Press Release
April 30, 2009

Enrile pushes enactment of anti-trust bill
that will penalize unfair trade practices

Senate President Juan Ponce Enrile submitted for floor deliberations today the committee report on the proposed anti-trust law that will discipline the country's market system by penalizing unfair trade and anti-competitive practices and thereby protect consumers from abuse.

In his sponsorship speech, Enrile said Senate Bill no. 3197 also known as "The Competition Act of 2009" will define and prohibit business cartels, monopolies, monopoly power or abuse of market power through price fixing and price discrimination, bid rigging, limitation and control of markets, agreement to limit and or control markets, and tie-in arrangements.

The bill will impose stringent penalties against traders who will engage in unethical business practices. The bill authorizes the Department of Justice to be the chief enforcer of the measure, he added. It further provides the penalty of a fine of not less than P1,000,000.00 and not exceeding P10,000,000.00 for persons who shall violate any of the prohibited acts prescribed under the law, or a fine of not less than P10,000,000.00 and not exceeding P100,000,000.00, in case of firms which shall violate any of the prohibited acts, or an imprisonment not exceeding ten years, or both.

"Our Constitution already prohibits monopolies, any combination in restraint of trade, and unfair competition under Article XII, Section 19. Furthermore, previous Congresses have already passed vital pieces of legislation pursuant to this Constitutional mandate," Enrile said in his sponsorship speech.

"These laws not only mandate government agencies to regulate and oversee the operations of certain industries or sub-sector of industries while, at the same time, ensuring that competition among industry players are maintained for the benefit of the consumers and end-users of their services," he added.

But the Senate President explained that despite the existence of laws that aim to foster competition in the industries, they proved to be inadequate to stop the detriments of anti-competitive structures and behavior in the market. "Moreover, while there are special laws which have provisions that encourage competition, it is a fact that not one corporation was ever prosecuted for anti-trust acts," he said.

"We need to enact an anti-trust measure. In fact, the adoption of a competition policy has been included in the Medium-Term Development Plan for 2004 - 2010 to create a competitive environment not only to ensure efficiency among big business firms and corporations," Enrile further said. "More importantly, we need to foster an environment that is conducive for the development of micro, small and medium enterprises."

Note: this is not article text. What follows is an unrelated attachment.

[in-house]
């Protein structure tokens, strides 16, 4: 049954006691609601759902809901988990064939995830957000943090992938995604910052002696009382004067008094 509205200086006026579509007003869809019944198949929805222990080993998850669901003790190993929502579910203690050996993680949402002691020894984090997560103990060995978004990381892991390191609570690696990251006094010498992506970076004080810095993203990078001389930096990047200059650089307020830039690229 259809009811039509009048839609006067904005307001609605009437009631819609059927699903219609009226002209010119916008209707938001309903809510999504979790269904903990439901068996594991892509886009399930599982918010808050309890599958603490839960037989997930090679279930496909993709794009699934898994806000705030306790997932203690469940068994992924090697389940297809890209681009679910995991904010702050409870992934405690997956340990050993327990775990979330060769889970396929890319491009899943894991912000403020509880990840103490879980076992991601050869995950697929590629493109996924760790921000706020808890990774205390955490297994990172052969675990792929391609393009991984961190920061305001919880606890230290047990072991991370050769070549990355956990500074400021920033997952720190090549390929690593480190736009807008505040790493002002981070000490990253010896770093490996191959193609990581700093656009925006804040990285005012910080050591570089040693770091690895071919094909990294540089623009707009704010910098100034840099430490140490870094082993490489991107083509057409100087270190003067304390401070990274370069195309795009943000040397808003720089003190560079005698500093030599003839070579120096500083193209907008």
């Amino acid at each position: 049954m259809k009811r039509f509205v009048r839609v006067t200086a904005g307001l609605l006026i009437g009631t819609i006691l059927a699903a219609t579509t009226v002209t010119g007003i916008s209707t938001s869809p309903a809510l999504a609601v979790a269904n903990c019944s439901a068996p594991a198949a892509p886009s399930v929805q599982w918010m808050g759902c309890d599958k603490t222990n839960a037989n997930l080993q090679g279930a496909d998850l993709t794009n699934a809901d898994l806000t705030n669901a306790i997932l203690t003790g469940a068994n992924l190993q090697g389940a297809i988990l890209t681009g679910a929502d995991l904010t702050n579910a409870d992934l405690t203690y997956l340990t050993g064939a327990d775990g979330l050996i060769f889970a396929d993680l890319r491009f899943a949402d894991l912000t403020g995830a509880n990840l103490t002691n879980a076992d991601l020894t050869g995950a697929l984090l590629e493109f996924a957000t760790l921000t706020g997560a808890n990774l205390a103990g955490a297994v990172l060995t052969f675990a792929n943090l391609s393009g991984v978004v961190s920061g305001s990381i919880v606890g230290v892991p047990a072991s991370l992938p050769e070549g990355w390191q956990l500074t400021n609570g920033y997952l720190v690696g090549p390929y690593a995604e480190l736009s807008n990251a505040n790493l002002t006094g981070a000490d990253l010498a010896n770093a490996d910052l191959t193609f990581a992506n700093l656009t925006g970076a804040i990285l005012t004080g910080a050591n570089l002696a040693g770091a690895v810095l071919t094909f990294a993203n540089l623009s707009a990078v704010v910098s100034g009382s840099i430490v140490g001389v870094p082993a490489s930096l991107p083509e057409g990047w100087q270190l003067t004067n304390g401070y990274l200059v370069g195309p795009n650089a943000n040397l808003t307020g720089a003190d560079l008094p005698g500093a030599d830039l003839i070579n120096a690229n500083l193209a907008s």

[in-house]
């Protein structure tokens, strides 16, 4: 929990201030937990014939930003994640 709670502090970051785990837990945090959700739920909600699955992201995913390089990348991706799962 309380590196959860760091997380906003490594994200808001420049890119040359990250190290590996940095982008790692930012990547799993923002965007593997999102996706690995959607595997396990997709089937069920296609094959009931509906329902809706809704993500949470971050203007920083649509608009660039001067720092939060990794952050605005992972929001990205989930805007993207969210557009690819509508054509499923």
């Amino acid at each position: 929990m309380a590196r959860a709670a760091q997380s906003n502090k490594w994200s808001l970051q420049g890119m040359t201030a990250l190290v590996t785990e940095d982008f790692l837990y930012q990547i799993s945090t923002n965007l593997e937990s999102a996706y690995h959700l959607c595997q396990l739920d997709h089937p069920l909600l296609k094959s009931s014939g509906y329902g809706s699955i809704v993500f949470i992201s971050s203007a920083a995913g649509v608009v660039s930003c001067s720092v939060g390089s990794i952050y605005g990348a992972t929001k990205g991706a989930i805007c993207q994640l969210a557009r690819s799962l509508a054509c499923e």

Enrile said he filed the bill mainly to provide protection to consumers against price manipulators, especially during the volatile economic situation that the country is experiencing.

"Business is constantly evolving. While the sophistication and technological innovations with which private firms run their companies have augured well for growth in their operations and profits, the advantages of real competition, such as lower prices of goods, wider array of choices, more efficient delivery of services, etc., seem to remain mere ideals in the point of view of the consuming public," Enrile said. "Evidently, the free market landscape still necessitates a corresponding legislation that would effectively protect the interests of the public from unscrupulous business practices of firms in the market."

The bill was originally filed by Enrile in June 2007 during the 14th Congress and was reintroduced in the present Congress. Similar measures were also filed by Senators Miriam Defensor-Santiago and Antonio Trillanes and were incorporated in the committee report. The trade and commerce committee is headed by Sen. Mar Roxas who tasked Enrile to chair the subcommittee that consolidated the anti-trust bills.

To prevent abuse by the authorities, Enrile said the bill provides that its implementation shall be without prejudice to the rights, liabilities and remedies under which a person or firm may be entitled to under Republic Act No. 8293 or the Intellectual Property Code. However, the exercise of intellectual property rights shall not be in any way be used to justify violations of the proposed measure, Enrile added.

In an earlier news forum, Enrile said the anti-trust bill would cover not only oil companies but also pharmaceutical, cement, food products and other industries as well where there is possible collusion among traders. "The penalties (for unethical business practices) are very heavy. It's not a joke. If you are charged and found guilty of monopolization or attempt to monopolize, or if you are engaged in conspiracy or agreement to manipulate prices, under this law that I drafted, you can suffer a heavy fine including imprisonment," Enrile said.

The Senate President said that the proposed law was patterned after anti-trust laws in the United States and in some European countries, the purpose of which is to foster sound business ethics that would protect the ordinary consumers.

He added that the law would provide mechanisms through which traders found guilty of the malpractice would pay back what they have unfairly acquired. This is apart from heavy fines that may be imposed against them, Enrile said.

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